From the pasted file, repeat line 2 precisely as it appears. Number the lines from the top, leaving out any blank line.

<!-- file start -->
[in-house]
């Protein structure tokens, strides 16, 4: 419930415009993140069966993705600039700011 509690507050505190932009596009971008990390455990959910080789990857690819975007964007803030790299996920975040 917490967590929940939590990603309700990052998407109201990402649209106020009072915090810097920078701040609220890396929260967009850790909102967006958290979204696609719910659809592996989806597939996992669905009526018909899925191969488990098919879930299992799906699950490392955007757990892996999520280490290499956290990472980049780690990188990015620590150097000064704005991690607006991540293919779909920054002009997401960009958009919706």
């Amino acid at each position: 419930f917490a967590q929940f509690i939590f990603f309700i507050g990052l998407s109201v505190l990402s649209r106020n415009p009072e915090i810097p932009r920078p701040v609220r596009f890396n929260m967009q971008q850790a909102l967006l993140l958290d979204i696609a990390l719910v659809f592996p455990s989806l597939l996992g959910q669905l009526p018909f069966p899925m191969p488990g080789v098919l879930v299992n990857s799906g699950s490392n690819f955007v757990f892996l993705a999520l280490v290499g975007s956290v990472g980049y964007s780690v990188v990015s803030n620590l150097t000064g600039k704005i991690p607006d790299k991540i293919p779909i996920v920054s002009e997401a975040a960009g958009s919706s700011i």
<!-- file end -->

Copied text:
């Protein structure tokens, strides 16, 4: 419930415009993140069966993705600039700011 509690507050505190932009596009971008990390455990959910080789990857690819975007964007803030790299996920975040 917490967590929940939590990603309700990052998407109201990402649209106020009072915090810097920078701040609220890396929260967009850790909102967006958290979204696609719910659809592996989806597939996992669905009526018909899925191969488990098919879930299992799906699950490392955007757990892996999520280490290499956290990472980049780690990188990015620590150097000064704005991690607006991540293919779909920054002009997401960009958009919706």